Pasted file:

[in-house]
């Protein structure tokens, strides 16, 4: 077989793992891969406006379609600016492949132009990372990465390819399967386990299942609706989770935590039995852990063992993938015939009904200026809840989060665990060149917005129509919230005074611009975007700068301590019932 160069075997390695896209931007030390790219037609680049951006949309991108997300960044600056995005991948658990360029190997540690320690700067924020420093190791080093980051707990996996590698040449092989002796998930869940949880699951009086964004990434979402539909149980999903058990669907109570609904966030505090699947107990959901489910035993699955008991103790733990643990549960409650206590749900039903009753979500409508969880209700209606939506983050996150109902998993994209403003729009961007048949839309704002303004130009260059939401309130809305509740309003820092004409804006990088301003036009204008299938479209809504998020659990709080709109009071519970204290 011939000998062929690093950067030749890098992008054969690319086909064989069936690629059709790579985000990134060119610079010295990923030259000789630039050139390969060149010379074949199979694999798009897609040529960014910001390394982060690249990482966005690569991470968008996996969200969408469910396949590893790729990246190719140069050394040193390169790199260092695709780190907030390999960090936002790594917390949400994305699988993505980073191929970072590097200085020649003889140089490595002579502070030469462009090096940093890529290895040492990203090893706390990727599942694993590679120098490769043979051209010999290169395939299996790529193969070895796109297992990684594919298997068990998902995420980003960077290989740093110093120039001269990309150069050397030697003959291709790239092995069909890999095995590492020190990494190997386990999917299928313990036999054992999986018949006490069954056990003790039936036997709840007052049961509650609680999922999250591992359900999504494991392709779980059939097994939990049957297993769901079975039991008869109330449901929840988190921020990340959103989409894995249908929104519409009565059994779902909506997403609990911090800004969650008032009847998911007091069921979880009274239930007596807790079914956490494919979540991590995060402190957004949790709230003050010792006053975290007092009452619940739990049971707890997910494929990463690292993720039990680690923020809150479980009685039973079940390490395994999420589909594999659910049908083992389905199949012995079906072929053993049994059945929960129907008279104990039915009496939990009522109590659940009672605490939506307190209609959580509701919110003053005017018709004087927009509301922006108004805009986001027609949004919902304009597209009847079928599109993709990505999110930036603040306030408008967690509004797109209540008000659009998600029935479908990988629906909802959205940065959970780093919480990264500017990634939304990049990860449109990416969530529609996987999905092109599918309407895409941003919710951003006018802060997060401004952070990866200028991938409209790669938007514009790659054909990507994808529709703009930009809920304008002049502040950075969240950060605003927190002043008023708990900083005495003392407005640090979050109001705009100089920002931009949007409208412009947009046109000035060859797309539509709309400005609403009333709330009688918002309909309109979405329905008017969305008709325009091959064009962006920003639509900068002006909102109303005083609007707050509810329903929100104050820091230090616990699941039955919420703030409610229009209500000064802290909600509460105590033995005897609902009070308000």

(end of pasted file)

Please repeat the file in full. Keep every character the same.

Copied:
[in-house]
């Protein structure tokens, strides 16, 4: 077989793992891969406006379609600016492949132009990372990465390819399967386990299942609706989770935590039995852990063992993938015939009904200026809840989060665990060149917005129509919230005074611009975007700068301590019932 160069075997390695896209931007030390790219037609680049951006949309991108997300960044600056995005991948658990360029190997540690320690700067924020420093190791080093980051707990996996590698040449092989002796998930869940949880699951009086964004990434979402539909149980999903058990669907109570609904966030505090699947107990959901489910035993699955008991103790733990643990549960409650206590749900039903009753979500409508969880209700209606939506983050996150109902998993994209403003729009961007048949839309704002303004130009260059939401309130809305509740309003820092004409804006990088301003036009204008299938479209809504998020659990709080709109009071519970204290 011939000998062929690093950067030749890098992008054969690319086909064989069936690629059709790579985000990134060119610079010295990923030259000789630039050139390969060149010379074949199979694999798009897609040529960014910001390394982060690249990482966005690569991470968008996996969200969408469910396949590893790729990246190719140069050394040193390169790199260092695709780190907030390999960090936002790594917390949400994305699988993505980073191929970072590097200085020649003889140089490595002579502070030469462009090096940093890529290895040492990203090893706390990727599942694993590679120098490769043979051209010999290169395939299996790529193969070895796109297992990684594919298997068990998902995420980003960077290989740093110093120039001269990309150069050397030697003959291709790239092995069909890999095995590492020190990494190997386990999917299928313990036999054992999986018949006490069954056990003790039936036997709840007052049961509650609680999922999250591992359900999504494991392709779980059939097994939990049957297993769901079975039991008869109330449901929840988190921020990340959103989409894995249908929104519409009565059994779902909506997403609990911090800004969650008032009847998911007091069921979880009274239930007596807790079914956490494919979540991590995060402190957004949790709230003050010792006053975290007092009452619940739990049971707890997910494929990463690292993720039990680690923020809150479980009685039973079940390490395994999420589909594999659910049908083992389905199949012995079906072929053993049994059945929960129907008279104990039915009496939990009522109590659940009672605490939506307190209609959580509701919110003053005017018709004087927009509301922006108004805009986001027609949004919902304009597209009847079928599109993709990505999110930036603040306030408008967690509004797109209540008000659009998600029935479908990988629906909802959205940065959970780093919480990264500017990634939304990049990860449109990416969530529609996987999905092109599918309407895409941003919710951003006018802060997060401004952070990866200028991938409209790669938007514009790659054909990507994808529709703009930009809920304008002049502040950075969240950060605003927190002043008023708990900083005495003392407005640090979050109001705009100089920002931009949007409208412009947009046109000035060859797309539509709309400005609403009333709330009688918002309909309109979405329905008017969305008709325009091959064009962006920003639509900068002006909102109303005083609007707050509810329903929100104050820091230090616990699941039955919420703030409610229009209500000064802290909600509460105590033995005897609902009070308000």